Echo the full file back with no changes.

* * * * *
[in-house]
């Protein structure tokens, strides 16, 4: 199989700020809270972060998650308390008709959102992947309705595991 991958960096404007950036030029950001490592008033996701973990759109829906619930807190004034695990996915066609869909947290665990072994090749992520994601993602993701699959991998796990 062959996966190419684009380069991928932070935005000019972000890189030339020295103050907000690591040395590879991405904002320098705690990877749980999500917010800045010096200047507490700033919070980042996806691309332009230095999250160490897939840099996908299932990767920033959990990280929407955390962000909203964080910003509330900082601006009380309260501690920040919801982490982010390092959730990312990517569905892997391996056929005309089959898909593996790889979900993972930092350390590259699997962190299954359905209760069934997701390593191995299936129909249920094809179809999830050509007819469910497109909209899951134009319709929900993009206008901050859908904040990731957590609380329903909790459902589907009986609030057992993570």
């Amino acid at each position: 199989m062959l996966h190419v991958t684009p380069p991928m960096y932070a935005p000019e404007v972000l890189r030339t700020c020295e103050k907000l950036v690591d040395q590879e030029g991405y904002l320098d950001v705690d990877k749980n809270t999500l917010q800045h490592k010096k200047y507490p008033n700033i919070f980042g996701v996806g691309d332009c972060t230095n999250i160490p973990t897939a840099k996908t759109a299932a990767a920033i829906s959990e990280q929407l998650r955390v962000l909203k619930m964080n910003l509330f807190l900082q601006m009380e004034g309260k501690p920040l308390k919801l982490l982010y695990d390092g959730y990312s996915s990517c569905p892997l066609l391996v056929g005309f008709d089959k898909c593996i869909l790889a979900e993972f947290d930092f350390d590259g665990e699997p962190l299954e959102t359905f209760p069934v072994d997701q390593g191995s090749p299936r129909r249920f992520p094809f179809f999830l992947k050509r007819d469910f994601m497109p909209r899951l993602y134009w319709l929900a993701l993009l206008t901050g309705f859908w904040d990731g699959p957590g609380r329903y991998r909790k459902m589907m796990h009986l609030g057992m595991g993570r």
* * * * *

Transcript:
[in-house]
């Protein structure tokens, strides 16, 4: 199989700020809270972060998650308390008709959102992947309705595991 991958960096404007950036030029950001490592008033996701973990759109829906619930807190004034695990996915066609869909947290665990072994090749992520994601993602993701699959991998796990 062959996966190419684009380069991928932070935005000019972000890189030339020295103050907000690591040395590879991405904002320098705690990877749980999500917010800045010096200047507490700033919070980042996806691309332009230095999250160490897939840099996908299932990767920033959990990280929407955390962000909203964080910003509330900082601006009380309260501690920040919801982490982010390092959730990312990517569905892997391996056929005309089959898909593996790889979900993972930092350390590259699997962190299954359905209760069934997701390593191995299936129909249920094809179809999830050509007819469910497109909209899951134009319709929900993009206008901050859908904040990731957590609380329903909790459902589907009986609030057992993570």
């Amino acid at each position: 199989m062959l996966h190419v991958t684009p380069p991928m960096y932070a935005p000019e404007v972000l890189r030339t700020c020295e103050k907000l950036v690591d040395q590879e030029g991405y904002l320098d950001v705690d990877k749980n809270t999500l917010q800045h490592k010096k200047y507490p008033n700033i919070f980042g996701v996806g691309d332009c972060t230095n999250i160490p973990t897939a840099k996908t759109a299932a990767a920033i829906s959990e990280q929407l998650r955390v962000l909203k619930m964080n910003l509330f807190l900082q601006m009380e004034g309260k501690p920040l308390k919801l982490l982010y695990d390092g959730y990312s996915s990517c569905p892997l066609l391996v056929g005309f008709d089959k898909c593996i869909l790889a979900e993972f947290d930092f350390d590259g665990e699997p962190l299954e959102t359905f209760p069934v072994d997701q390593g191995s090749p299936r129909r249920f992520p094809f179809f999830l992947k050509r007819d469910f994601m497109p909209r899951l993602y134009w319709l929900a993701l993009l206008t901050g309705f859908w904040d990731g699959p957590g609380r329903y991998r909790k459902m589907m796990h009986l609030g057992m595991g993570r």